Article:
The numbers of expected deaths are estimated using statistical models and based on previous 5 years’ (2015 to 2019) mortality rates. Weekly monitoring of excess mortality from all causes throughout the COVID-19 pandemic provides an objective and comparable measure of the scale of the pandemic [reference 1]. Measuring excess mortality from all causes, instead of focusing solely on mortality from COVID-19, overcomes the issues of variation in testing and differential coding of cause of death between individuals and over time [reference 1].


In the weekly reports, estimates of excess deaths are presented by week of registration at national and subnational level, for subgroups of the population (age groups, sex, deprivation groups, ethnic groups) and by cause of death and place of death.

Author(s): Office for Health Improvement and Disparities

Publication Date: accessed 10 Aug 2022

Publication Site: Public PowerBI dashboard

Book Review: A Global History of the Black Death

Link: https://undark.org/2022/07/29/book-review-a-global-history-of-the-black-death/

Excerpt:

James Belich’s new book, “The World the Plague Made: The Black Death and the Rise of Europe,” shows the depth and longevity of the controversy over the sources and impacts of an era-defining scourge. Belich, an Oxford University historian, suggests that what is now known as the Black Death was so consequential that its effects equal those of the Enlightenment, the Reformation, the Industrial Revolution, and the Renaissance. It’s a staggering implication, but he makes a decent case for it in this bold, tremendously researched work. From illustrating the plague’s effects globally to showing how central it was to Europe’s ascension, Belich demonstrates that the medieval pandemic influenced many aspects of human life.

Once called the Great Death or the Great Plague, the pandemic lasted hundreds of years and was so deadly that it is still popularly referred to simply as the Plague. “The Black Death Pandemic, beginning in 1345, persisted for more than three centuries and involved about 30 major epidemics in all,” writes Belich. What’s more, it “did not always behave like the modern pandemic,” he writes further on. “It killed far more people, for one thing.” Belich’s book implicitly underscores that, compared to the devastation of the plague, Covid-19 is relatively insignificant.

Just how many deaths was the Black Death responsible for? Despite centuries of debate on the subject, there is no consensus. The common belief is that the first wave killed between 25 percent and 33 percent of Western Europeans. (The historian Barbara Tuchman advanced the one-third estimate in her best-selling 1978 book about the 14th century, “A Distant Mirror.”) Belich suggests that the number was far higher. In the first strike alone, the population of Western Europe was cut in half, he writes, citing studies about the death rates in England, France, Italy, and Scandinavia. Many places didn’t return to their pre-plague population levels for some 250 years. (Despite his claims, the true extent of the toll is still widely contested.)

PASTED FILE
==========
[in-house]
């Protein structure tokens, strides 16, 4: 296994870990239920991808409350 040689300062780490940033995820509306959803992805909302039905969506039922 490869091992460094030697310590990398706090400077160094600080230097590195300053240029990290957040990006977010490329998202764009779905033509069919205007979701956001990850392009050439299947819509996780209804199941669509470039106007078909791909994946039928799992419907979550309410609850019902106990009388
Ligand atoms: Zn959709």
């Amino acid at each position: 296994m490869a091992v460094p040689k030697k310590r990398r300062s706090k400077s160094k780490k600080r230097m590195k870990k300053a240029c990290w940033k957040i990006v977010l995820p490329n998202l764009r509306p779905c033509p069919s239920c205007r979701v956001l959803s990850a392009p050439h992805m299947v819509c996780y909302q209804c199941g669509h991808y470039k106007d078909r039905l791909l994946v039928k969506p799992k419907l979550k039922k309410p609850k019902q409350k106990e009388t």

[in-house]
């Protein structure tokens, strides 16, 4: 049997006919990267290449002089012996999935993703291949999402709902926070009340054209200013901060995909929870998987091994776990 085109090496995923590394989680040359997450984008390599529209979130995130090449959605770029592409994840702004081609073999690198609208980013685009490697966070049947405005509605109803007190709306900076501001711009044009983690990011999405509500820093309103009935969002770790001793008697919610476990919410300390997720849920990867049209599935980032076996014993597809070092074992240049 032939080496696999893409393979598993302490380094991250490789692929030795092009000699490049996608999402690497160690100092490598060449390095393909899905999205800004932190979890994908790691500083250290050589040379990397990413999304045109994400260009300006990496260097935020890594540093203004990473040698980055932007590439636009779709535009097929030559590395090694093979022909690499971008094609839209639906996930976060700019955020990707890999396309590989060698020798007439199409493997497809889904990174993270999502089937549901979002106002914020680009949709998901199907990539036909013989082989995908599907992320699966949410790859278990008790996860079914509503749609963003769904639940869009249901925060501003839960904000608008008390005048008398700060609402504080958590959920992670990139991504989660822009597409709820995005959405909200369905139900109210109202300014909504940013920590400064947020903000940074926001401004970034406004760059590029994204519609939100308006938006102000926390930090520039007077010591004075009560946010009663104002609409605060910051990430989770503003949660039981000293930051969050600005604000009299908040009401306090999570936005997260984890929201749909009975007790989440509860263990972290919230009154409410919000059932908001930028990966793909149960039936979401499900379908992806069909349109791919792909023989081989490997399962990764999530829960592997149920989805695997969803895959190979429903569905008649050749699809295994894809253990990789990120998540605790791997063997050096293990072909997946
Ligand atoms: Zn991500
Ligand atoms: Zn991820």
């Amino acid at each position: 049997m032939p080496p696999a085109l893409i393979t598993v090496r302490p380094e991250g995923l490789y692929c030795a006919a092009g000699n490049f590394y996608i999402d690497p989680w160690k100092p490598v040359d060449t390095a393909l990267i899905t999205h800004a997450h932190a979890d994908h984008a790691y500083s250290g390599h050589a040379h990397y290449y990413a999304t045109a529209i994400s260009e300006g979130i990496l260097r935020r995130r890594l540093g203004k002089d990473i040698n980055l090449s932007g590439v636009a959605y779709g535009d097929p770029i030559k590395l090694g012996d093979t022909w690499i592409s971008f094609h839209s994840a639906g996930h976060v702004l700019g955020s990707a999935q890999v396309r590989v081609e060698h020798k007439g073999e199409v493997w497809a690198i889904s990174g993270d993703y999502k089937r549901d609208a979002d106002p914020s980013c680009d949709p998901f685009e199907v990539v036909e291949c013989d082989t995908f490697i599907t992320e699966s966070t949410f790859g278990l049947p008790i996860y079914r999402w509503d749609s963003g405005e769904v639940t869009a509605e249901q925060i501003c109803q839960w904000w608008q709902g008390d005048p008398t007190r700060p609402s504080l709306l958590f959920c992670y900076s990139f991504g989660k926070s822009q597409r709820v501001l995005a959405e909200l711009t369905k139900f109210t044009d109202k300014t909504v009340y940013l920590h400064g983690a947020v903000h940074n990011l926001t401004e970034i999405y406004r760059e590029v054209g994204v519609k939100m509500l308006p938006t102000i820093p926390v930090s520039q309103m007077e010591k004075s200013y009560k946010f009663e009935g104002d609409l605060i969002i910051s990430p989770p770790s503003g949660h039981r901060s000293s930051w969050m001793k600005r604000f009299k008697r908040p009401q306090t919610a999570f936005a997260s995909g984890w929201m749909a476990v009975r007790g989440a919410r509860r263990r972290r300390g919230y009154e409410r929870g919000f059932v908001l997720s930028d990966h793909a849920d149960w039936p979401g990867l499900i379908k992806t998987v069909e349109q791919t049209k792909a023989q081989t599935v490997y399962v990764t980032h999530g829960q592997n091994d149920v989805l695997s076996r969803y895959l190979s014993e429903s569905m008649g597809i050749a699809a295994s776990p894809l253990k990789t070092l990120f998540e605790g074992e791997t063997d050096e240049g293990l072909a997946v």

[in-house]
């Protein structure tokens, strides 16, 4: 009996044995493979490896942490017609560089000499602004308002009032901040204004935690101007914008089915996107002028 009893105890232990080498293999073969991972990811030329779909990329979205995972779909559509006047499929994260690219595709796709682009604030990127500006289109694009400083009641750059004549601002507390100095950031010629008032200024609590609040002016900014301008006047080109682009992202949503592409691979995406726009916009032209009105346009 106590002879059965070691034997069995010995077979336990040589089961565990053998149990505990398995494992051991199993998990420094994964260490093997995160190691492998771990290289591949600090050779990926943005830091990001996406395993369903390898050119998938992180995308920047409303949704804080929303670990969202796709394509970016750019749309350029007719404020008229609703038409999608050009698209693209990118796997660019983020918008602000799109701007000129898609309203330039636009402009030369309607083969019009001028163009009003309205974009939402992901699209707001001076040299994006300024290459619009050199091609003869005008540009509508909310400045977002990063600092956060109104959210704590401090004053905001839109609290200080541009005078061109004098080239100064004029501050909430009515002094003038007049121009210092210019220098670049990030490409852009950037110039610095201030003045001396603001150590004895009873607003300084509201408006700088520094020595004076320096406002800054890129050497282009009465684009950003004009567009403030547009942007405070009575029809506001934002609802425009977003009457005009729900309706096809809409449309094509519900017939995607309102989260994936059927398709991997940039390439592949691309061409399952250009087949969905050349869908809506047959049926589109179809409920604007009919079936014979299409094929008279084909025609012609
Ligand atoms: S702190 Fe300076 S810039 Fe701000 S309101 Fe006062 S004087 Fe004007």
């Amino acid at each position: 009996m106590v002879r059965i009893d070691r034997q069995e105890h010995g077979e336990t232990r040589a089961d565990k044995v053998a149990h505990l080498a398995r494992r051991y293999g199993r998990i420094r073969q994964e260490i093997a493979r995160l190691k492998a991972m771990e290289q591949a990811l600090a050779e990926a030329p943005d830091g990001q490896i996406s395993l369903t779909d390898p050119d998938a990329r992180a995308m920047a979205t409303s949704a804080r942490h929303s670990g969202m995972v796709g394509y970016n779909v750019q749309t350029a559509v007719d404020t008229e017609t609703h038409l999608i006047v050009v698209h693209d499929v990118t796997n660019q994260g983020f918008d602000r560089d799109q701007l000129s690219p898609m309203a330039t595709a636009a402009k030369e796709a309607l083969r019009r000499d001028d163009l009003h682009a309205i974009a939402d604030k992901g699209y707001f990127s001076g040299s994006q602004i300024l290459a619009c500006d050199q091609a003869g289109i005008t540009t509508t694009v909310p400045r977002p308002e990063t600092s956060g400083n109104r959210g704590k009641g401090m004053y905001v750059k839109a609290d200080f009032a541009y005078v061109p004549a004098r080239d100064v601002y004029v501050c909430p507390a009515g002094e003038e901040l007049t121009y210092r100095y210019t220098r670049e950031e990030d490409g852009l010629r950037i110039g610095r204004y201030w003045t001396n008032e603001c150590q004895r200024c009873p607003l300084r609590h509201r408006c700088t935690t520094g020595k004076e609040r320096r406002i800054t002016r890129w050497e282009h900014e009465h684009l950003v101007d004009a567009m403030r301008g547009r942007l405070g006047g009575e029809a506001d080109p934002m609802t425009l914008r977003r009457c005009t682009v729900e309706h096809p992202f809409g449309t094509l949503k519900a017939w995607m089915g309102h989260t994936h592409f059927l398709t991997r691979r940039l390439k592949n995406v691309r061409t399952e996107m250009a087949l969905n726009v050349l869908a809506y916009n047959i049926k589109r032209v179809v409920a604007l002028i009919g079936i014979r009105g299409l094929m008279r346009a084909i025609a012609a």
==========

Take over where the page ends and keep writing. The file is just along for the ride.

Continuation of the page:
….

In Belich’s view, what made the plague different from other major historical events and catastrophes was that, while it decimated the human population, it left the material world untouched. It “doubled the average amount per person of everything,” from horses to housing, he writes. For a time, this meant more resources for survivors and greater access to luxury goods, better living conditions, and higher wages for workers.

Author(s): Jordan Michael Smith

Publication Date: 29 July 2022

Publication Site: unDark

Think You’ve Never Had Covid-19? Think Again

Link: https://www.wsj.com/articles/think-youve-never-had-covid-19-think-again-11658741403

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Excerpt:

Dr. Ding is a member of a shrinking club of people who are pretty sure they have never been infected with SARS-CoV-2, the virus that causes Covid-19. Geneticists and immunologists are studying factors that might protect people from infection, and learning why some are predisposed to more severe Covid-19 disease.

For many, the explanation is likely that they have in fact been infected with the virus at some point without realizing it, said Susan Kline, professor of medicine at the University of Minnesota Medical School. About 40% of confirmed Covid-19 cases are asymptomatic, according to a meta-analysis published in December in the Journal of the American Medical Association.

More than two years into the pandemic, most people worldwide have likely been infected with the virus at least once, epidemiologists said. Some 58% of people in the U.S. had contracted Covid-19 through February, the Centers for Disease Control and Prevention has estimated. Since then, a persistent wave driven by offshoots of the infectious Omicron variant has kept daily known cases in the U.S. above 100,000 for weeks.

Yet some people haven’t gotten sick or tested positive.

Author(s): Julie Wernau

Publication Date: 25 Jul 2022

Publication Site: WSJ

Covid-19 Impact on the South African Life Insurance Industry: What Can we Learn?